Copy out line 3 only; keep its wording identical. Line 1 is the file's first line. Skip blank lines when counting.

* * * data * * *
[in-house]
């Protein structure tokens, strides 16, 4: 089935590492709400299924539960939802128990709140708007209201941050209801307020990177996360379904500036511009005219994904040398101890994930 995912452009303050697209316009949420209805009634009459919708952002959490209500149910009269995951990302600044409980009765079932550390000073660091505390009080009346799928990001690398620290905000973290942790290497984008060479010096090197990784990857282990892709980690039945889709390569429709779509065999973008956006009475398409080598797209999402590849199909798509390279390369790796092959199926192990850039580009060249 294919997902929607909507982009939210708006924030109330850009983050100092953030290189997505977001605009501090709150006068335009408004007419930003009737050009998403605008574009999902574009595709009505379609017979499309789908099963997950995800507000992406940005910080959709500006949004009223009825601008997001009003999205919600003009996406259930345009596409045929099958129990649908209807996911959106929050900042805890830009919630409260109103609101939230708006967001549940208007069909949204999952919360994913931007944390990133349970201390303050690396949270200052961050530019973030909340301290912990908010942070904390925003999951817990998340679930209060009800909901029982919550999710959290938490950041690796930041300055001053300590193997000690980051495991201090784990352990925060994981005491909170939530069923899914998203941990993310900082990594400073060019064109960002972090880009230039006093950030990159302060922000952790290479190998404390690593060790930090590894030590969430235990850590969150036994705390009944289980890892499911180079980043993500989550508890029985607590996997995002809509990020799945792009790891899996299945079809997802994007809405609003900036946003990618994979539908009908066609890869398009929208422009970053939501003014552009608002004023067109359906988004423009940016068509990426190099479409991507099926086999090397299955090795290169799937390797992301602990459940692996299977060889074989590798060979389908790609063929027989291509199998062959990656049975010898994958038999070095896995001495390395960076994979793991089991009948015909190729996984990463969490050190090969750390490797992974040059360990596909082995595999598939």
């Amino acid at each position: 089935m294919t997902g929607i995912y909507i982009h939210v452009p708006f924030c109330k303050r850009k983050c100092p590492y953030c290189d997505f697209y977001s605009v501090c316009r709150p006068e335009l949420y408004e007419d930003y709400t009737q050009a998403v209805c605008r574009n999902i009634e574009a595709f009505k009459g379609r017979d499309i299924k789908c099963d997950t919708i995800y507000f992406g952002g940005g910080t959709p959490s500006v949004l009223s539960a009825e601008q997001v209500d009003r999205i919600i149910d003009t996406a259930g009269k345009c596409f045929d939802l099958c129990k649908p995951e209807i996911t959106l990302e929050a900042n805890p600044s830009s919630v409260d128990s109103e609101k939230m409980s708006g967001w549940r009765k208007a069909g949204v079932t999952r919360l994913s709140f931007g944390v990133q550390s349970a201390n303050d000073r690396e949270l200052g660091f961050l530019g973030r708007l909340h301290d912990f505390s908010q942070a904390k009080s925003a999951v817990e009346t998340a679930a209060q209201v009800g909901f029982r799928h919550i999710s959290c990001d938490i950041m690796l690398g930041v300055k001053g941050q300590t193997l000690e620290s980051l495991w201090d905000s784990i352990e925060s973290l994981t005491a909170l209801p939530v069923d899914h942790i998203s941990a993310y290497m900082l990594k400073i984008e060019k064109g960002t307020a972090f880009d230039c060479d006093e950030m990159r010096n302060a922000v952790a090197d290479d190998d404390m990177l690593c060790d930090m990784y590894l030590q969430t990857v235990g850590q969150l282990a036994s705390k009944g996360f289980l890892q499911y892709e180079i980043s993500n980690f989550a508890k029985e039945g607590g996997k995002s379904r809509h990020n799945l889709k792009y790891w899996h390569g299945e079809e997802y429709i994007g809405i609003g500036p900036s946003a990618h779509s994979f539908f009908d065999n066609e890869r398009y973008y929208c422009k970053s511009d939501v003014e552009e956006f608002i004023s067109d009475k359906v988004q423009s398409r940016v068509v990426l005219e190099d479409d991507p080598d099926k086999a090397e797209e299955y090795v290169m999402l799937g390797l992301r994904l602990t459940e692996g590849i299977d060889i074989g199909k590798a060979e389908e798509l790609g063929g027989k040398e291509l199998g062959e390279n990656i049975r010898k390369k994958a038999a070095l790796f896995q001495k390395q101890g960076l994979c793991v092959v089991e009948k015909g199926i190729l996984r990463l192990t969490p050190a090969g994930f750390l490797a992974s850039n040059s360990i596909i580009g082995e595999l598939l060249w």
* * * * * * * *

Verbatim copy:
């Amino acid at each position: 089935m294919t997902g929607i995912y909507i982009h939210v452009p708006f924030c109330k303050r850009k983050c100092p590492y953030c290189d997505f697209y977001s605009v501090c316009r709150p006068e335009l949420y408004e007419d930003y709400t009737q050009a998403v209805c605008r574009n999902i009634e574009a595709f009505k009459g379609r017979d499309i299924k789908c099963d997950t919708i995800y507000f992406g952002g940005g910080t959709p959490s500006v949004l009223s539960a009825e601008q997001v209500d009003r999205i919600i149910d003009t996406a259930g009269k345009c596409f045929d939802l099958c129990k649908p995951e209807i996911t959106l990302e929050a900042n805890p600044s830009s919630v409260d128990s109103e609101k939230m409980s708006g967001w549940r009765k208007a069909g949204v079932t999952r919360l994913s709140f931007g944390v990133q550390s349970a201390n303050d000073r690396e949270l200052g660091f961050l530019g973030r708007l909340h301290d912990f505390s908010q942070a904390k009080s925003a999951v817990e009346t998340a679930a209060q209201v009800g909901f029982r799928h919550i999710s959290c990001d938490i950041m690796l690398g930041v300055k001053g941050q300590t193997l000690e620290s980051l495991w201090d905000s784990i352990e925060s973290l994981t005491a909170l209801p939530v069923d899914h942790i998203s941990a993310y290497m900082l990594k400073i984008e060019k064109g960002t307020a972090f880009d230039c060479d006093e950030m990159r010096n302060a922000v952790a090197d290479d190998d404390m990177l690593c060790d930090m990784y590894l030590q969430t990857v235990g850590q969150l282990a036994s705390k009944g996360f289980l890892q499911y892709e180079i980043s993500n980690f989550a508890k029985e039945g607590g996997k995002s379904r809509h990020n799945l889709k792009y790891w899996h390569g299945e079809e997802y429709i994007g809405i609003g500036p900036s946003a990618h779509s994979f539908f009908d065999n066609e890869r398009y973008y929208c422009k970053s511009d939501v003014e552009e956006f608002i004023s067109d009475k359906v988004q423009s398409r940016v068509v990426l005219e190099d479409d991507p080598d099926k086999a090397e797209e299955y090795v290169m999402l799937g390797l992301r994904l602990t459940e692996g590849i299977d060889i074989g199909k590798a060979e389908e798509l790609g063929g027989k040398e291509l199998g062959e390279n990656i049975r010898k390369k994958a038999a070095l790796f896995q001495k390395q101890g960076l994979c793991v092959v089991e009948k015909g199926i190729l996984r990463l192990t969490p050190a090969g994930f750390l490797a992974s850039n040059s360990i596909i580009g082995e595999l598939l060249w």